The inspiration for ASAR started with the idea of making RC drones more intelligent. We thought about practical applications of drones and how their use cases can be improved. One significant flaw we found was in search and rescue. Operators are supposed to manually maneuver drones through unfamiliar terrains and natural disasters. This is extremely difficult for a human and can easily be simplified through intelligent automation.

What it does

In emergency situations where it is too dangerous to rescue a survivor, our drone can be deployed for a rescue mission. By pointing to the scene of a disaster, such as a high-rise fire, hurricane, or humanitarian crisis, the drone goes to the specified location and begins searching for survivors. Using facial recognition, it will tell emergency crews about the locations of survivors. The future purpose of this drone would be to be able to carry survivors to safety using our claw frame.

How I built it

We built this entirely in javascript (Node.js). We found several different libraries by third parties to accomplish this. These libraries included Kinect2 and AR-Drone Autonomous. Once we discovered these libraries, we simply started connecting all of the data into several different workflows. The first started at the kinect. Kinect data was manipulated using linear algebra to find the location that the user was pointing to. This coordinate was passed to a function that was created using the ardrone libraries to make the drone travel to a specified location. Once the drone reached the calculated coordinate, we utilized our carrying apparatus to pick up the item at the location. Afterwards, we had the drone return to the origin and land.

Challenges I ran into

The first ~8 hours of the hackathon were spent dealing with issues with the AR drone. There was an issue with the drone itself that we could not solve. Once we were able to get our hands on another drone, we were able to begin development. A majority of the drone manipulation tasks were not very difficult, but we ran into significant issues when trying to use the video stream from the drone while flying it. Essentially the problem was that we could not fly the drone and stream & analyze video simultaneously because of the synchronous manner that the drone was executing instructions in. Another significant issue was that the drone's axes were different than the kinect's axes. Finding the mapping between them to have them on the same plane was extremely difficult.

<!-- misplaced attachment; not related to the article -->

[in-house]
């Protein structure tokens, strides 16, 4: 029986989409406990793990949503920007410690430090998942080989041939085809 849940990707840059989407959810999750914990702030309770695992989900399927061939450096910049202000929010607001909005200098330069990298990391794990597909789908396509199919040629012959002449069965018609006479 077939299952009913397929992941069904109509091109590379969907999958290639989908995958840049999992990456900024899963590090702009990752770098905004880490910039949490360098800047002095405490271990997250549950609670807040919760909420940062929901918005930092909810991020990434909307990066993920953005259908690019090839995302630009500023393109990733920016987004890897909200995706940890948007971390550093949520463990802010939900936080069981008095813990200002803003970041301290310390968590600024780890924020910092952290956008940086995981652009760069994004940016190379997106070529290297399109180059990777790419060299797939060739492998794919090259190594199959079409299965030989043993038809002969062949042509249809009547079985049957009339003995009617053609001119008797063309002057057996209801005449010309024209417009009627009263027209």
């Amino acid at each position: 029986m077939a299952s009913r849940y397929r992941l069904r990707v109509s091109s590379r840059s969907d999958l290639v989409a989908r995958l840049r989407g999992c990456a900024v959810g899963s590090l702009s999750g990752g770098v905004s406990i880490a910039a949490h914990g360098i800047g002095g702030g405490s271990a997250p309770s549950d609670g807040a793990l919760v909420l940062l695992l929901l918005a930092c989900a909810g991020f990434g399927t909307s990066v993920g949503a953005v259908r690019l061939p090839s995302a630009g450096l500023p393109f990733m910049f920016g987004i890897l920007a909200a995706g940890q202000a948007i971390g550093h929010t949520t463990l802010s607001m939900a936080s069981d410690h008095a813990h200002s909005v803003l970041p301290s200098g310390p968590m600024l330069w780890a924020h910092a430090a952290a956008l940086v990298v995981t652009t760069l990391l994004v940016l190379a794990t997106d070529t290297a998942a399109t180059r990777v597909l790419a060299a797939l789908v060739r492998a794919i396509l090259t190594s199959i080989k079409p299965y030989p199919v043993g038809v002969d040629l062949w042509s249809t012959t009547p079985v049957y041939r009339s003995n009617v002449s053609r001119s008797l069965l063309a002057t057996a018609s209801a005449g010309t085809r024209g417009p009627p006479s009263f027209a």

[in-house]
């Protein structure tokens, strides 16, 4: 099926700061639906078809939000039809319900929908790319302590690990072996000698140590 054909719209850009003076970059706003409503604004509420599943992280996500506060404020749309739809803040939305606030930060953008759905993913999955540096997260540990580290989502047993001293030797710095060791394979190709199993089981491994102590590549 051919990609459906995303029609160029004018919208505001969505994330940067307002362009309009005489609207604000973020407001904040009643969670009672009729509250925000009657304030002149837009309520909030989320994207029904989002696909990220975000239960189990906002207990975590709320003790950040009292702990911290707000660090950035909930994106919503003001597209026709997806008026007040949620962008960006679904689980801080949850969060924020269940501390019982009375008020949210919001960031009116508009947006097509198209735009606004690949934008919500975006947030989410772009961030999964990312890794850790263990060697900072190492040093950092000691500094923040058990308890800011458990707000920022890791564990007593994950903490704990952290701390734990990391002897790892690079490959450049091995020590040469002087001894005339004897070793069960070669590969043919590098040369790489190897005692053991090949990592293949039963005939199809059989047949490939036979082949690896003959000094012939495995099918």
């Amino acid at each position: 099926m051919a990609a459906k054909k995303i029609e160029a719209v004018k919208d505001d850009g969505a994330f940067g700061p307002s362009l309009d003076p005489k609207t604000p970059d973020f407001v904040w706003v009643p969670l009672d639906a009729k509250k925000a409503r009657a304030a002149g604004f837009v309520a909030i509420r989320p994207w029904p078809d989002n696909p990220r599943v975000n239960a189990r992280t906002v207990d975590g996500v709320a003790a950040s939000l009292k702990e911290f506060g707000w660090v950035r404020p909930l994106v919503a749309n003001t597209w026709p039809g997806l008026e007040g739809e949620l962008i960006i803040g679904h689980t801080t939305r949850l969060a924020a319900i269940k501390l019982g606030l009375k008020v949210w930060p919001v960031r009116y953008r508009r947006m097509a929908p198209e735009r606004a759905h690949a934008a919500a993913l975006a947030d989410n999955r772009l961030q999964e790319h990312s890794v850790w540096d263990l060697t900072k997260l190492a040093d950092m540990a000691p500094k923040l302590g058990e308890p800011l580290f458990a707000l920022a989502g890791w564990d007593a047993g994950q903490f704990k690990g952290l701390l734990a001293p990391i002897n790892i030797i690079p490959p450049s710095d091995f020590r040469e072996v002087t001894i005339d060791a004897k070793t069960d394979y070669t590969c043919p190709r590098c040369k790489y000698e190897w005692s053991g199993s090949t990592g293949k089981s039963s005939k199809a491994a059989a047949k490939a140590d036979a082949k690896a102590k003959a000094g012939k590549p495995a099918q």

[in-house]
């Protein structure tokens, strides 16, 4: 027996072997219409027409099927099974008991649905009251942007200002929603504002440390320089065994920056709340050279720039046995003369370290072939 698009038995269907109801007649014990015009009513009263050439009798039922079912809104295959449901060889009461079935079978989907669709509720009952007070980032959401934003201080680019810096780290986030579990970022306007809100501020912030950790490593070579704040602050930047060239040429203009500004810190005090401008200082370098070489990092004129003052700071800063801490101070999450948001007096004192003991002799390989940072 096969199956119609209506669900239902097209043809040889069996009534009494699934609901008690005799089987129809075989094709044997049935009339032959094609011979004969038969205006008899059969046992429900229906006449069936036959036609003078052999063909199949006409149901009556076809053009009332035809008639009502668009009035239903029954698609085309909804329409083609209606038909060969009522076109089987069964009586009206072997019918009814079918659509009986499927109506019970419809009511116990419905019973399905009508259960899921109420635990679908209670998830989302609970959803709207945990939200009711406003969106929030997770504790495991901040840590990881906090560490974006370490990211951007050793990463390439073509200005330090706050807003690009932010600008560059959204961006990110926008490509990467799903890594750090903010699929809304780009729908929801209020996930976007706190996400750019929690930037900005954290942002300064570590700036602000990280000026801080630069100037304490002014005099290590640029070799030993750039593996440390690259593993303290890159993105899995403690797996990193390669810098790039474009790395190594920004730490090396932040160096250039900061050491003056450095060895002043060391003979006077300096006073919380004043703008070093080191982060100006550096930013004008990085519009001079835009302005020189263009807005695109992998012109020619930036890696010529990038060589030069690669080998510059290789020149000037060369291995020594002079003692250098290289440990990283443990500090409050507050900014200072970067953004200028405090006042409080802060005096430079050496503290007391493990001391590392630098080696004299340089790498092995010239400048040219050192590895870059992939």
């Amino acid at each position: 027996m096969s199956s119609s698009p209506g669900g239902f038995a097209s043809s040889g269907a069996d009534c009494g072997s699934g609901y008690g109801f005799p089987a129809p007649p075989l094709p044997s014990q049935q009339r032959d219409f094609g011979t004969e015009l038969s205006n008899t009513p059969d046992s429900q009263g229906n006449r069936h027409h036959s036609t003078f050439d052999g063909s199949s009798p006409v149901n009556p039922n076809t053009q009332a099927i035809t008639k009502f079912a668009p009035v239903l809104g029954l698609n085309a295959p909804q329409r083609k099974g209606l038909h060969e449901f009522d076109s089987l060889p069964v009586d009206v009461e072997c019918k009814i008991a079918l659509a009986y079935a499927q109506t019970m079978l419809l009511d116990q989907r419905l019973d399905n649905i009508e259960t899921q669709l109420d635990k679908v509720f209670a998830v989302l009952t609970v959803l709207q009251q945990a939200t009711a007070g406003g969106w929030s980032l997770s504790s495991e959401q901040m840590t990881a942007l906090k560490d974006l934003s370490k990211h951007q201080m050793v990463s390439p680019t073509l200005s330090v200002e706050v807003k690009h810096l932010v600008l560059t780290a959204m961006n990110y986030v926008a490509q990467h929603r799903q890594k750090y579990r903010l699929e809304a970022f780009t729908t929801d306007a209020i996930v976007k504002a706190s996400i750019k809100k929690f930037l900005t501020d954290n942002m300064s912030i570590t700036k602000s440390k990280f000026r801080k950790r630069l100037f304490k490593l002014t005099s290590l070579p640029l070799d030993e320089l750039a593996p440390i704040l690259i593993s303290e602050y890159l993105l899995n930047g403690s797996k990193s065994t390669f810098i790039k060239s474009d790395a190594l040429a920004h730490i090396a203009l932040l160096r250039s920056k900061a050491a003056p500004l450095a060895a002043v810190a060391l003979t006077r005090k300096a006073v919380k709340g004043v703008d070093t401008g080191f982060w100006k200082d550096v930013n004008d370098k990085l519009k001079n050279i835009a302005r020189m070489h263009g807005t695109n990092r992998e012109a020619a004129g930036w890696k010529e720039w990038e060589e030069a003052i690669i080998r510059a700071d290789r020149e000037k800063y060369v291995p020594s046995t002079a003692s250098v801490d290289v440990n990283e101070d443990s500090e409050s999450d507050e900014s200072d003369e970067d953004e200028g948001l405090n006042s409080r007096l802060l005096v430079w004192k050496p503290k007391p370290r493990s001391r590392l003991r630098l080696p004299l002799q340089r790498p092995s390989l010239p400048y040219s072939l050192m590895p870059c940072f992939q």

Accomplishments that I'm proud of

Being able to effectively integrate the Parrot AR Drone with the Kinect. These would have been difficult technologies to integrate separately, but we used the power of Node.js to make the development process simpler.

What I learned

We learned a great deal through both the workshops and the project itself. Most significantly, we learned about the inaccuracies of the drone sensors and a great deal about abstracting lower level actions to higher level functions. Ultimately, it taught us a lot about cross-discipline projects. Our team consisted of a computer engineering major, an aerospace engineering major, and two computer science majors, and this project combined aspects of all of those disciplines.

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